URDANETA CITY, Pangasinan: The Urdaneta I Central School here is second home to at least 12 grade school students from embattled Marawi City and teachers said they have blended well with other students since most of them can speak good Tagalog (Filipino).
Mayor Amadeo Gregorio Perez 4th said the students, whose age are between seven and 12 years old, were warmly welcomed by school Principal Robert Tababa despite the lack of school credentials like birth certificates and report cards.
Tababa told reporters that the students, mostly girls, were only asked about their names and grade levels. Their credentials could be traced through the Department of Education’s Learners’ Information System.
Some, however, could not recall the name of their school in Marawi and their principal’s name.
“Most of the children were enrolled by their relatives residing in Urdaneta City and the children’s parents have gone back to Marawi,” Tababa said.
Brothers Hamza and Hizam (surname withheld), two of the transferees, are now in Grade 2.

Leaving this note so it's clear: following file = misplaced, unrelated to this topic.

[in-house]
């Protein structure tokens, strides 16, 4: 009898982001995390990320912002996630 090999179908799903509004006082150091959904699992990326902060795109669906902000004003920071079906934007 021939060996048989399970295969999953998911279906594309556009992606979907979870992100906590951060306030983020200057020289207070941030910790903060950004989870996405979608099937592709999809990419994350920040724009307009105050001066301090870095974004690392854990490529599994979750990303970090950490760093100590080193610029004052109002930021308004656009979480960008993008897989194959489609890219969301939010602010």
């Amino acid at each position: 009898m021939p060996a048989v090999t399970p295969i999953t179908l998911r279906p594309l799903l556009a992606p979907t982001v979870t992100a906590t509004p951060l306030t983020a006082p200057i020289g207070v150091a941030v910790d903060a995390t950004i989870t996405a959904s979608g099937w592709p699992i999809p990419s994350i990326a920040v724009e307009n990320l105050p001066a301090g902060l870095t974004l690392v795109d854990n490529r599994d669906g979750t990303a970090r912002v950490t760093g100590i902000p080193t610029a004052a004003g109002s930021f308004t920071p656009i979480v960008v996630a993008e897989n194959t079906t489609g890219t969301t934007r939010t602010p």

They said their parents brought them to Pangasinan because “there is a firefight in Marawi.” They recounted in Filipino that their school, Pilot Central School, was bombed and their aunt’s house was rained with bullets.
Grade 2 teacher Analyn dela Cruz said she could not see any trace of trauma among her students even if they came from the war-torn city.
“They’re okay and very respectful. They are leaders in the classroom because they are bright. Even if they are transferees, they are good,” Dela Cruz added.
There are more than 3,000 Muslims residing in Urdaneta since 1978 according to the record The Manila Times obtained from the officers of the Pangasinan Integrated Muslim Assembly (PIMA) headed by Guia Macmod.
Macmod said their group is also monitoring the entry to Pangasinan of their Muslim brothers whose houses and properties were devastated by to the ongoing war.
He added they are also expecting more transferee students from Marawi to Pangasinan.
JAIME G. AQUINO